With Kenji at Yanaka House

We left early the next morning to get on a train to Mount Fuji. When I say “a train”, I really mean “several transfers, a bullet train, and then two more transfers”. Don’t get me wrong – it’s amazing that we’re able to take public transportation from Tokyo all the way to Mount Fuji, and I would love to be able to do that in America – but Julia and I each had a rolling suitcase, a backpack, and an additional bag (souvenirs and shoes, mostly) to carry! Thankfully, every metro station in Tokyo has plenty of escalators and elevators – we only encountered one subway station in our entire time in Japan that required us to use the stairs – so it was a lot less painful than it could have been. Other than carrying our bags with us, the journey was great! Riding on the bullet train was amazing – it goes so fast and rides so smooth!

We only had one night at Mount Fuji before we’d continue our journey to Kyoto, the western part of Japan. Unfortunately, when we arrived at Fujiyoshido (the town where we stayed that night), it was so cloudy that we couldn’t even see the mountain! Mount Fuji is nearly as tall as Mount Rainier, so this was quite the unlucky weather to have. We checked in to our Airbnb there, a traditional Japanese style house (complete with sliding thin wooden doors), and asked what we could do that afternoon. Our host told us of the Sengen-Jinja Shrine, that doesn’t have a view of Mount Fuji anyway, so we weren’t missing anything with the bad weather. Without anything else to do, we set off for the shrine!

Walking around the shrine felt almost like being back in the Pacific Northwest! We had gone so long without wearing jackets or long pants that walking around in the cold, damp fog actually felt pretty good! The less-than-ideal weather also meant that there were fewer tourists to interfere with our excursion.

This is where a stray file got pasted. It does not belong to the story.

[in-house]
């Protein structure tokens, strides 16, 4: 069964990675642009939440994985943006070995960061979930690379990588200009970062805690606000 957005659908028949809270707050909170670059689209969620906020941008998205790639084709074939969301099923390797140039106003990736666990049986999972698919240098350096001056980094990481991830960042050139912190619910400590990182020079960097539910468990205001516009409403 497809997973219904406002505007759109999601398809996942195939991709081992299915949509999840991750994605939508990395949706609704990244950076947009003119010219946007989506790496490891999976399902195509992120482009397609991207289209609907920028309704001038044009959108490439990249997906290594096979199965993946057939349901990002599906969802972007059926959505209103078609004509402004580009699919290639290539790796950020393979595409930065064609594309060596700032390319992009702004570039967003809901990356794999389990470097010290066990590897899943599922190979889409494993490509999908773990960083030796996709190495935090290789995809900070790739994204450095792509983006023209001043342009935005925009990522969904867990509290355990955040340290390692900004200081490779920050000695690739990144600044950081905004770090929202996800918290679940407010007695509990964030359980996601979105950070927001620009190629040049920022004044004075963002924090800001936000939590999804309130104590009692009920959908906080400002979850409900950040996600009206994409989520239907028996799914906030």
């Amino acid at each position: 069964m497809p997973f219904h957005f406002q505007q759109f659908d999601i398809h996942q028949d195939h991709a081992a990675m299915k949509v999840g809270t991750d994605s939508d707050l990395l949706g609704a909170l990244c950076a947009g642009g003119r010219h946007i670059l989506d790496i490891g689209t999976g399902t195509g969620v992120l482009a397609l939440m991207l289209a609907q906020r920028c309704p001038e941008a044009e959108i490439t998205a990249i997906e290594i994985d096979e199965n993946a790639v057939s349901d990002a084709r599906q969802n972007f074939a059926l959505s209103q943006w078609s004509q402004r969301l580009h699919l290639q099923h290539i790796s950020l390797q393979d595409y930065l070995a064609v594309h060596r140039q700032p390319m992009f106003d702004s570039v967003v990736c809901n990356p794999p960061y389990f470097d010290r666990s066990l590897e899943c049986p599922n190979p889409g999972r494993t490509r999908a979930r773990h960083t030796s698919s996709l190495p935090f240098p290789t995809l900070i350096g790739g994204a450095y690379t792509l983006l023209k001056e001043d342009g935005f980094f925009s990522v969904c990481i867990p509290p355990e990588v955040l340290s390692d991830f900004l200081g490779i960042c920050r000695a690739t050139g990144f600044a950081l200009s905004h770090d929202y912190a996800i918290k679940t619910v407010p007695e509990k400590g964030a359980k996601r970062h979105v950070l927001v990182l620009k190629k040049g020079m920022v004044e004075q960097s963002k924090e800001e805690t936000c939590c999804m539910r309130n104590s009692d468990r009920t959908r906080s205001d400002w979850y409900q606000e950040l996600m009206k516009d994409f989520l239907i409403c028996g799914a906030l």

We headed back to our place and chatted with some of the other tourists there. One of the nice things about the thin walls is that you can hear everyone talking during the day, so you can’t help but go and socialize. We didn’t pass up many opportunities to speak with native English speakers on this trip! Also, our host provided free tea, coffee, and snacks in the common area so there were always plenty of people to talk to. A very pleasant experience, even though we essentially slept on blankets on the floor!

After a homemade traditional breakfast from our host, we took an early train to a lake near the base of Mount Fuji to attend the Shibazakura festival, taking place for three weeks in late April / early May that celebrates the blooming of “Moss Phlox”, or pink moss. The weather was much more cooperative today, with nary a cloud in the sky to distort our view of beautiful Mount Fuji!

The festival area was great, but there wasn’t much to see after walking around for about forty-five minutes, so we found ourselves with some extra time in the town of Fujiyoshida. Luckily, there was another great shrine to visit. We walked all the way to the south edge of town and then (after getting lost a few times – we really took for granted having access to the internet in SEA) up a mountain (397 steps), and finally to the top of Chureito Pagoda!


A beautiful way to end our trip to Fujiyoshida!


And with that, our journey in Northern Japan was over…up next, a three night stay in Kyoto!


Leave a Reply

Fill in your details below or click an icon to log in:

WordPress.com Logo

You are commenting using your WordPress.com account. Log Out /  Change )

Google photo

You are commenting using your Google account. Log Out /  Change )

Twitter picture

You are commenting using your Twitter account. Log Out /  Change )

Facebook photo

You are commenting using your Facebook account. Log Out /  Change )

Connecting to %s